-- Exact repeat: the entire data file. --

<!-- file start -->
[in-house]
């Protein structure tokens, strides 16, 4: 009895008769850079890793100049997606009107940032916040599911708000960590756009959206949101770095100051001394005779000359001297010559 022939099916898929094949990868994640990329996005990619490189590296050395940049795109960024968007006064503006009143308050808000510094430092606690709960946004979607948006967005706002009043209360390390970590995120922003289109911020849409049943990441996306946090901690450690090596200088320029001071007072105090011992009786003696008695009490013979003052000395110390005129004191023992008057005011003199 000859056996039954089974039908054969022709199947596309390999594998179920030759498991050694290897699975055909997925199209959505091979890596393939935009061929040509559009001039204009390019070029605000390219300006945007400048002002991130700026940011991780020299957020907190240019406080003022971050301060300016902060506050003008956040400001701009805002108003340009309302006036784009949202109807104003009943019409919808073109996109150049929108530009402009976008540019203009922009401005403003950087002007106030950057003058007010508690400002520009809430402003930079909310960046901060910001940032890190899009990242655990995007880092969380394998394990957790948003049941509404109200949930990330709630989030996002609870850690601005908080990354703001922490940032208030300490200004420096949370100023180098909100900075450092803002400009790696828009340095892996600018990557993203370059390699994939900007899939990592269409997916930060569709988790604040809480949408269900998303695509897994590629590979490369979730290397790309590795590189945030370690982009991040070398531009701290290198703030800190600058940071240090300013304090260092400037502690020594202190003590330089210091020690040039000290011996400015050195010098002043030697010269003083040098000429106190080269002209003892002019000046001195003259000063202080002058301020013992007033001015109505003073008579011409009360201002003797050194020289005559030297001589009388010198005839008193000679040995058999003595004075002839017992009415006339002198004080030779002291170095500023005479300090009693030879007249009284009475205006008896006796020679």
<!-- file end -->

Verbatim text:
[in-house]
């Protein structure tokens, strides 16, 4: 009895008769850079890793100049997606009107940032916040599911708000960590756009959206949101770095100051001394005779000359001297010559 022939099916898929094949990868994640990329996005990619490189590296050395940049795109960024968007006064503006009143308050808000510094430092606690709960946004979607948006967005706002009043209360390390970590995120922003289109911020849409049943990441996306946090901690450690090596200088320029001071007072105090011992009786003696008695009490013979003052000395110390005129004191023992008057005011003199 000859056996039954089974039908054969022709199947596309390999594998179920030759498991050694290897699975055909997925199209959505091979890596393939935009061929040509559009001039204009390019070029605000390219300006945007400048002002991130700026940011991780020299957020907190240019406080003022971050301060300016902060506050003008956040400001701009805002108003340009309302006036784009949202109807104003009943019409919808073109996109150049929108530009402009976008540019203009922009401005403003950087002007106030950057003058007010508690400002520009809430402003930079909310960046901060910001940032890190899009990242655990995007880092969380394998394990957790948003049941509404109200949930990330709630989030996002609870850690601005908080990354703001922490940032208030300490200004420096949370100023180098909100900075450092803002400009790696828009340095892996600018990557993203370059390699994939900007899939990592269409997916930060569709988790604040809480949408269900998303695509897994590629590979490369979730290397790309590795590189945030370690982009991040070398531009701290290198703030800190600058940071240090300013304090260092400037502690020594202190003590330089210091020690040039000290011996400015050195010098002043030697010269003083040098000429106190080269002209003892002019000046001195003259000063202080002058301020013992007033001015109505003073008579011409009360201002003797050194020289005559030297001589009388010198005839008193000679040995058999003595004075002839017992009415006339002198004080030779002291170095500023005479300090009693030879007249009284009475205006008896006796020679």